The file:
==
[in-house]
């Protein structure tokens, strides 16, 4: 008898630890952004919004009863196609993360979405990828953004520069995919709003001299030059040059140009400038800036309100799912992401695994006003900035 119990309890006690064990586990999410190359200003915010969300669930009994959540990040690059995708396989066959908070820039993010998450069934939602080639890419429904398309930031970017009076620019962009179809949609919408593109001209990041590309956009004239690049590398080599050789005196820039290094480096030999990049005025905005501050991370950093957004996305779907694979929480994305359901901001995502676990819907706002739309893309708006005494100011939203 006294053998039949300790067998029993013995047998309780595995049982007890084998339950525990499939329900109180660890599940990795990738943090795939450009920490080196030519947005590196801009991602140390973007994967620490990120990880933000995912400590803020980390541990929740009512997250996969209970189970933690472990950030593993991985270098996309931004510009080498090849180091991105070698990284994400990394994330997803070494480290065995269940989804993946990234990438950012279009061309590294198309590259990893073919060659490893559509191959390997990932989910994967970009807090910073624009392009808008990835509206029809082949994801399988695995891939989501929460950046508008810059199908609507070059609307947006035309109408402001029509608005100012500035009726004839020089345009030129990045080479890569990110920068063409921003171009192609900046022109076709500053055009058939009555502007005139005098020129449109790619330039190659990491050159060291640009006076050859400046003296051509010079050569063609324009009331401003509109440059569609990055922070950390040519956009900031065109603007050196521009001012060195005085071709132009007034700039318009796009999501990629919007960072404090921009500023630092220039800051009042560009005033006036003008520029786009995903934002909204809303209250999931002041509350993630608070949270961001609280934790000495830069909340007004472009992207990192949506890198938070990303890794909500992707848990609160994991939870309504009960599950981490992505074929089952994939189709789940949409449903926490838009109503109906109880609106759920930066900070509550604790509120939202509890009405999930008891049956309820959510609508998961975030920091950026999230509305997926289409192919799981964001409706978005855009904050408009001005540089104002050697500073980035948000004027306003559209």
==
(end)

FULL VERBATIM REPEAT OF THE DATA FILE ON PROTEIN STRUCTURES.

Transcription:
[in-house]
């Protein structure tokens, strides 16, 4: 008898630890952004919004009863196609993360979405990828953004520069995919709003001299030059040059140009400038800036309100799912992401695994006003900035 119990309890006690064990586990999410190359200003915010969300669930009994959540990040690059995708396989066959908070820039993010998450069934939602080639890419429904398309930031970017009076620019962009179809949609919408593109001209990041590309956009004239690049590398080599050789005196820039290094480096030999990049005025905005501050991370950093957004996305779907694979929480994305359901901001995502676990819907706002739309893309708006005494100011939203 006294053998039949300790067998029993013995047998309780595995049982007890084998339950525990499939329900109180660890599940990795990738943090795939450009920490080196030519947005590196801009991602140390973007994967620490990120990880933000995912400590803020980390541990929740009512997250996969209970189970933690472990950030593993991985270098996309931004510009080498090849180091991105070698990284994400990394994330997803070494480290065995269940989804993946990234990438950012279009061309590294198309590259990893073919060659490893559509191959390997990932989910994967970009807090910073624009392009808008990835509206029809082949994801399988695995891939989501929460950046508008810059199908609507070059609307947006035309109408402001029509608005100012500035009726004839020089345009030129990045080479890569990110920068063409921003171009192609900046022109076709500053055009058939009555502007005139005098020129449109790619330039190659990491050159060291640009006076050859400046003296051509010079050569063609324009009331401003509109440059569609990055922070950390040519956009900031065109603007050196521009001012060195005085071709132009007034700039318009796009999501990629919007960072404090921009500023630092220039800051009042560009005033006036003008520029786009995903934002909204809303209250999931002041509350993630608070949270961001609280934790000495830069909340007004472009992207990192949506890198938070990303890794909500992707848990609160994991939870309504009960599950981490992505074929089952994939189709789940949409449903926490838009109503109906109880609106759920930066900070509550604790509120939202509890009405999930008891049956309820959510609508998961975030920091950026999230509305997926289409192919799981964001409706978005855009904050408009001005540089104002050697500073980035948000004027306003559209």